Varuh človekovih pravic

Deciding on the suspension of serving prison under the intervention act

On 29 March 2020, the Act on provisional measures for judicial, administrative and other public matters to cope with the spread of infectious disease SARS-CoV-2 (COVID-19) (ZZUSUDJZ) entered into force. Article 12 thereof determines that a prison governor may, ex officio, suspend the prison sentence of a convicted person for one month, if necessary to contain the spread of SARS-CoV-2 epidemic and if there are no security concerns. The suspension of a prison sentence can be extended, as long as grounds for suspension exist. In addition, to contain the spread of epidemic, the prison governor may, on the basis of ZZUSUDJZ provisions, transfer a convicted person from one prison to another prison or to another prison section (Article 11) and may grant early release to the convicted person (Article 13) no earlier than six months before the end of their sentence considering the conditions referred to in Article 108 of the Enforcement of Criminal Sanctions Act (ZIKS-1).

The ZZUSUDJZ does not explicitly determine that the procedure to suspend the prison sentence may be initiated upon the request of the convicted person. In our assessment, however, the convicted person should have the opportunity to at least state the reasons for such measure to be adopted in their case. This may be taken into account in deciding on the suspension of sentence ex officio under this Act focused on containing the spread of the epidemic. Consequently, this may (in addition to the fact that persons with a suspended prison sentence are not subject to potential infections in prison) contribute to reducing the overcrowding of prisons. Otherwise, the prison governors would not be able to effectively isolate infected persons, which would increase the probability of the virus spreading to convicted persons and prison staff. Contrary to sentence suspension under Article 82 of the ZIKS-1, the ZZUSUDJZ does not enable the convicted person and their immediate family members to submit a request, which implies that the legislator's purpose was not to focus on specific cases that the convicted persons themselves could call attention to, but to use this option as a tool provided to the prison governors to manage the current situation arising from the risk of spreading the coronavirus.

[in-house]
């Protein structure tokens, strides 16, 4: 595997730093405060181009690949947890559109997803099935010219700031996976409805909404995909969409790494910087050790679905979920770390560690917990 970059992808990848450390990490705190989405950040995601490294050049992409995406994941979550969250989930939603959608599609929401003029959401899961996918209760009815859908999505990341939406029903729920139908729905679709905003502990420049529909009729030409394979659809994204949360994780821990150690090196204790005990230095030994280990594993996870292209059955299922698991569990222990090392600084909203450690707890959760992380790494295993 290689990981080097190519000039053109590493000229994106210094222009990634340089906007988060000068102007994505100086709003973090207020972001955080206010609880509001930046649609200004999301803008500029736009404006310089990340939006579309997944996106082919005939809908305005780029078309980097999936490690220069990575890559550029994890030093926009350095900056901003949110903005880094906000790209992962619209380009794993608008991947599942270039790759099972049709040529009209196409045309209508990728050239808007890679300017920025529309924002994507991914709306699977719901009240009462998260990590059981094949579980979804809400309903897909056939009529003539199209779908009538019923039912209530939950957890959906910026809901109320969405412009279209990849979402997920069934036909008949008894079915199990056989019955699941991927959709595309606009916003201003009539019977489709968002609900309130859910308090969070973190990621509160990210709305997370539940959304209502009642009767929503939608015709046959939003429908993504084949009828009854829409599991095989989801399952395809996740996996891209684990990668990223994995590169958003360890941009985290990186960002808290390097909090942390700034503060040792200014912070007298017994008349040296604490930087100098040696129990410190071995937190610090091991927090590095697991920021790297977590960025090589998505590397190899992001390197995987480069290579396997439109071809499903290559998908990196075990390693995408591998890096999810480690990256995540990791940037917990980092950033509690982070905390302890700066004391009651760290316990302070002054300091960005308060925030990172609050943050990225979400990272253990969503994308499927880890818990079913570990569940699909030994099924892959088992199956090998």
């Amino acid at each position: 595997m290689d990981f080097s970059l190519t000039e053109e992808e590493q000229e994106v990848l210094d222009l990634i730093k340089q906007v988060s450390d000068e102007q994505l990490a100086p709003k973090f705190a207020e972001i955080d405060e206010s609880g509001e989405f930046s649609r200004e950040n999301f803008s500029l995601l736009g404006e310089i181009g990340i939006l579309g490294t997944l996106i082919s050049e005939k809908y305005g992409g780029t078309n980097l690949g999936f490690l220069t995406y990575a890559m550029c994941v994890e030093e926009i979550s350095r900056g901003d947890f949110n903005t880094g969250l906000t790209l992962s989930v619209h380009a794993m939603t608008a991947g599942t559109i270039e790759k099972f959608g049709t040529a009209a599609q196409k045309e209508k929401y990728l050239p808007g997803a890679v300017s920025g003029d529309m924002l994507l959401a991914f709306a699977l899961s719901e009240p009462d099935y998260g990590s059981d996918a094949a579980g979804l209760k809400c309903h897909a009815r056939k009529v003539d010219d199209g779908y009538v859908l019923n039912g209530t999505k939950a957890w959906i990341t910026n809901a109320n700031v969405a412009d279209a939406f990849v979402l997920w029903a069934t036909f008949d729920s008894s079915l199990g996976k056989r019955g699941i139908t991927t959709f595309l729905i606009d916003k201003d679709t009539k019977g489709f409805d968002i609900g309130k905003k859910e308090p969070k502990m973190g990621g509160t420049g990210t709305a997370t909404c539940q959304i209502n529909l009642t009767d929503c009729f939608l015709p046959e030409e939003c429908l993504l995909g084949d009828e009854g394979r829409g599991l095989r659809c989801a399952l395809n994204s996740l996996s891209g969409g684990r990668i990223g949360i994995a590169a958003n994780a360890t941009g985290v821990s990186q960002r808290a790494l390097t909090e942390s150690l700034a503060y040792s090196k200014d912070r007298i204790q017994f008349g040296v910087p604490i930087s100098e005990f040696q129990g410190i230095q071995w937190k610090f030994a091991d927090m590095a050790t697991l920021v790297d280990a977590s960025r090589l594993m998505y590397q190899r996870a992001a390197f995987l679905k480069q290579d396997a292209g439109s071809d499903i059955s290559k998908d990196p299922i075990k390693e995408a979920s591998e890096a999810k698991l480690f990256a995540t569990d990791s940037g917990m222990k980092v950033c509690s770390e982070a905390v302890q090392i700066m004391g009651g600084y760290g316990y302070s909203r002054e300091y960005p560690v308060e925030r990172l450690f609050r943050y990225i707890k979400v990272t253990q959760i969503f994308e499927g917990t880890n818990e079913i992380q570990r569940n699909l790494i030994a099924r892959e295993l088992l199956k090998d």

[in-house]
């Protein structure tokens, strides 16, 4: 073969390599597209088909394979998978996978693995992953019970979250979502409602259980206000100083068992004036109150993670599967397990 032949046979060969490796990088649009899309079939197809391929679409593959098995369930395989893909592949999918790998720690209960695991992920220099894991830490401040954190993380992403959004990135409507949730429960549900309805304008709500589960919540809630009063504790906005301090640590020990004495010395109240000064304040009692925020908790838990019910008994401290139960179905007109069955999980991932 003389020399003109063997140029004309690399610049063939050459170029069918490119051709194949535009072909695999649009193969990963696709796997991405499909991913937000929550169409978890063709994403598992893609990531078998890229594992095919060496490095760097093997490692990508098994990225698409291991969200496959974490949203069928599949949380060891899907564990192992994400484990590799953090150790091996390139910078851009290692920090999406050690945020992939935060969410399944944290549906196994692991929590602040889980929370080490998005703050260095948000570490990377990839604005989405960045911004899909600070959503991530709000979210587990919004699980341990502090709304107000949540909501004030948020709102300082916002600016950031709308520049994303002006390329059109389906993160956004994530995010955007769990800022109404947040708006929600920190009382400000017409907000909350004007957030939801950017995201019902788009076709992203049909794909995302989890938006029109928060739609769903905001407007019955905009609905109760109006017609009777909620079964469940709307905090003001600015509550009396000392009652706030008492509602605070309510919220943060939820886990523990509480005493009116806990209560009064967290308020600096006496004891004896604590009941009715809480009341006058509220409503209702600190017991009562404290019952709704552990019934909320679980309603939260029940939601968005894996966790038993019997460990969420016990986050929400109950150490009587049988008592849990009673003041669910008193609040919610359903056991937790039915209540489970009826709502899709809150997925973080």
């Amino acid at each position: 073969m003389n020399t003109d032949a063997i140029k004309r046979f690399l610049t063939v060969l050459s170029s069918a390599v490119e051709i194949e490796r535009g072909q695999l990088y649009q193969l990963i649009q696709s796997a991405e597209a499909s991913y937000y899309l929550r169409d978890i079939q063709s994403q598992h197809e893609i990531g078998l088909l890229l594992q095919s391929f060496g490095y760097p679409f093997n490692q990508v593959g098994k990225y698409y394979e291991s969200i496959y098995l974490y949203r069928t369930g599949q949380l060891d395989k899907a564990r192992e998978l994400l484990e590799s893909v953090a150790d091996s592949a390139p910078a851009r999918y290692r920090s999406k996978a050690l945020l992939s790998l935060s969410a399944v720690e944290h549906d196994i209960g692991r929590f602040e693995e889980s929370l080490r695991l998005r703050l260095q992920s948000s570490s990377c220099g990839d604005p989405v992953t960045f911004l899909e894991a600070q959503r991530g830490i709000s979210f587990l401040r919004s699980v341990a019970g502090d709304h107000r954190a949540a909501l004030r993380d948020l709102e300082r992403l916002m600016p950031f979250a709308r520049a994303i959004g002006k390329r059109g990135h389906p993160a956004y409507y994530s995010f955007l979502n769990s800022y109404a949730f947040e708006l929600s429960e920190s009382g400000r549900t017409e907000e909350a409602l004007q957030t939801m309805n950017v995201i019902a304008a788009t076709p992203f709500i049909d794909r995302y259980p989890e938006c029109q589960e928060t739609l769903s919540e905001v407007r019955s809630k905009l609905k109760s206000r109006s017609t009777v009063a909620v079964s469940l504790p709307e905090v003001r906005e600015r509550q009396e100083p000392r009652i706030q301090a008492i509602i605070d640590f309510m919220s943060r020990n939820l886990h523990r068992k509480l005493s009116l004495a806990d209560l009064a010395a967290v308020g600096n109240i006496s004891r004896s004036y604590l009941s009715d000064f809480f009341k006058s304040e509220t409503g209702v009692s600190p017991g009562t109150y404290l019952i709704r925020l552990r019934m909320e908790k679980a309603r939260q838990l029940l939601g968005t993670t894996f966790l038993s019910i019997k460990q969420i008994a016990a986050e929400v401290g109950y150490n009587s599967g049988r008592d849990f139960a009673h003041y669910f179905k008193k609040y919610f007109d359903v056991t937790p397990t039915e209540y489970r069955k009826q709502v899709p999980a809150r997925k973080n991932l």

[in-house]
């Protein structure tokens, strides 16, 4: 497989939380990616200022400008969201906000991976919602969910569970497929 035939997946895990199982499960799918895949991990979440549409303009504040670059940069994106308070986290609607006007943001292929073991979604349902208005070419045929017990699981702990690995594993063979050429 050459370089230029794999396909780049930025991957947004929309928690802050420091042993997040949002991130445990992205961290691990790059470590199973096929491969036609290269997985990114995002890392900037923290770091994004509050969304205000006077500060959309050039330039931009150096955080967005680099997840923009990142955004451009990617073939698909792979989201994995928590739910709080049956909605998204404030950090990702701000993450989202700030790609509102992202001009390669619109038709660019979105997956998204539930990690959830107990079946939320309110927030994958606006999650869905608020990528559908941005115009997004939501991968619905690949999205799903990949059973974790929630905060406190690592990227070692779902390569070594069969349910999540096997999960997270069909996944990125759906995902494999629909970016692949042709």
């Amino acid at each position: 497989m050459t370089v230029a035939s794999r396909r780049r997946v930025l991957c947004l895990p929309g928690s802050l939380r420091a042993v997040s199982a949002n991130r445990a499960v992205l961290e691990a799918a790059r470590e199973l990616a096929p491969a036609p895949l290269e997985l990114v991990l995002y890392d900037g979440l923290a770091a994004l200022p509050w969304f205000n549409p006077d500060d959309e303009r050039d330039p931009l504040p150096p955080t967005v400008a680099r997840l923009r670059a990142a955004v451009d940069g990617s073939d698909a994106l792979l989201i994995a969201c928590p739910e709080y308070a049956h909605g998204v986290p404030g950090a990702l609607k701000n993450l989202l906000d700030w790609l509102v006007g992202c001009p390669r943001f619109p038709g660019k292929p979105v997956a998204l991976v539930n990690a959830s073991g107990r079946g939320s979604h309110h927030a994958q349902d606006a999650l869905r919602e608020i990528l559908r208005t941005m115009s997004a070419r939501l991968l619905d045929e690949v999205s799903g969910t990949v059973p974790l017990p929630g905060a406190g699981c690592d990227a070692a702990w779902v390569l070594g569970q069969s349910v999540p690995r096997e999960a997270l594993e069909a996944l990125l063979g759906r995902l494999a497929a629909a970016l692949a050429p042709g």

Security concerns are not defined in detail in this Act. However, they refer to all the circumstances that the prison governor may deem as having the potential to affect the abuse of a prison sentence (for example, the personality of the convicted person, their security grade, the risk of avoiding serving the remainder of the sentence, the time served, the type and manner in which the criminal offence was committed, the type of commencement of the prison sentence, possible pending criminal proceedings, etc.). The obligation to carefully judge (or decide ex officio) in each case what legal good protected by the Constitution should be given priority in a particular disputed case is left to the discretion of the body deciding on such proposals. Priority should be given either to those goods that are pursued by the notion of "security concerns" and may differ in the given circumstances, which are typical of a particular convicted person, or to those encompassed in the notion of containing the spread of the SARS-CoV-2 epidemic referred to in Article 12 of the ZZUSUDJZ. It should not be overlooked that, in general, health and life are among the highest protected social goods. In some cases, they may be found among the factors substantiating the justification of security concerns, while in other cases they constitute reasons in favour of suspension. Occasionally, legal goods will be subject to assessment in terms of both security concerns and justification of sentence suspension. 8.2-22/2020

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